Search Engine Optimization (SEO) and Content Marketing as Powerful ToolsAlex
Search engine optimization (SEO) and content marketing are a powerful combination that can build your website’s authority and drive valuable search engine traffic. Blogging, in particular, is a popular way to drive website traffic and build authority in your niche.
However, many people struggle to get great SEO results from blogging. Here are five common SEO mistakes that content marketers make when creating and promoting blog articles.
- Optimizing Everything for Keywords
Trying to optimize any and all content for search engine rankings is one big mistake that marketers make with blogging. Some SEO enthusiasts might be surprised to learn that not all successful blogs are so highly focused on SEO.
I had the opportunity to interview Benji Hyam from Grow and Convert for a virtual summit I hosted. Benji, who grew ThinkApps from zero to 50,000 pageviews a month within six months, said he takes a “content first” approach, by which he means his focus is on creating great content rather than obsessing over SEO.
Even if getting ongoing traffic from SEO is a priority, content that isn’t optimized for keywords can help tremendously.
A great example of how content not focused on keywords can build authority is Brian Dean’s Skyscraper Technique. When Brian first launched the skyscraper technique, the phrase “skyscraper technique” probably had close to zero search volume.
However, he promoted his post heavily; and because the article was well written and innovative, he quickly became one of the most popular experts in the SEO space.
Building his authority and name recognition allowed him to later rank for more competitive terms, like “keyword research,” when he launched his keyword research guide.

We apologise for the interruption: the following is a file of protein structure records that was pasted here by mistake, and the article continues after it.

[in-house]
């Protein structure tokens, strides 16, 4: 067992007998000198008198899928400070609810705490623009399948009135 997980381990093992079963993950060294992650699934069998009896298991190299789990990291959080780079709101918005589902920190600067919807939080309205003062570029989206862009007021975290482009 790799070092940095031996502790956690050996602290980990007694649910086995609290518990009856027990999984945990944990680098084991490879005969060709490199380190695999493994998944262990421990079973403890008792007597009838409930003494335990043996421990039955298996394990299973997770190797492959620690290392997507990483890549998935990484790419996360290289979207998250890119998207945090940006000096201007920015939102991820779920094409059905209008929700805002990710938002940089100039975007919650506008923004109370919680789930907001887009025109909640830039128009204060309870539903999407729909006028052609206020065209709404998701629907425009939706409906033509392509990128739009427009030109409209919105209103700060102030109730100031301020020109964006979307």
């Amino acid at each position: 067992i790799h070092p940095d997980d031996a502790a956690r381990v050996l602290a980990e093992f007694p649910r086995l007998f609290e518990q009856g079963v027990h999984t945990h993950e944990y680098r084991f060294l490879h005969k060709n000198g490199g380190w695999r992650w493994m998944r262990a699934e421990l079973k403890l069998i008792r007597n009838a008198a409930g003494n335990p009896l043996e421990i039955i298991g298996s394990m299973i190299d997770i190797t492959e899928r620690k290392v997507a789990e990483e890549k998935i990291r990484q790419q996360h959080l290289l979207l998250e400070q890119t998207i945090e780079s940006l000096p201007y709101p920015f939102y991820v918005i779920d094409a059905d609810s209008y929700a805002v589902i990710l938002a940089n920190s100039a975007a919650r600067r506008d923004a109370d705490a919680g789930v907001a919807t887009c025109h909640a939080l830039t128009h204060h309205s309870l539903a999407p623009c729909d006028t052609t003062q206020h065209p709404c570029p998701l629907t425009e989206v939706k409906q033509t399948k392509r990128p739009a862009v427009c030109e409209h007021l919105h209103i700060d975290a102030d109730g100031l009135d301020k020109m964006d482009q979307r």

It’s much easier to get people to reply to your email outreach and to obtain natural links to your content when people are familiar with your brand.
- No Internal Linking
Many content marketers and bloggers are so heavily focused on getting external links that they don’t bother to do much internal linking. Once you gain enough authority for your website, you can start ranking for keywords from internal linking alone.
Internal links tell search engines which pages on your website are the most important. This article from Search Engine Watch gives examples of sites that used internal linking to achieve higher website rankings.
Make it a habit to link to at least 1-2 old articles of yours in every new post you write. Linking to old content from new articles will not only help with SEO but also drive real traffic to the best articles that you’ve already written.
- Not Promoting Old Posts
Other important bloggers often fail to do is to promote old but evergreen content. Most bloggers will write a blog article and then forget about it (which is totally natural; our minds tend to focus on what we are currently working on).
There are many ways to promote old content. One way is to update and relaunch an old post. Robbie Richards took that approach for his SEO tools blog post, which ended up driving more shares and links to the article, as well as better search engine rankings.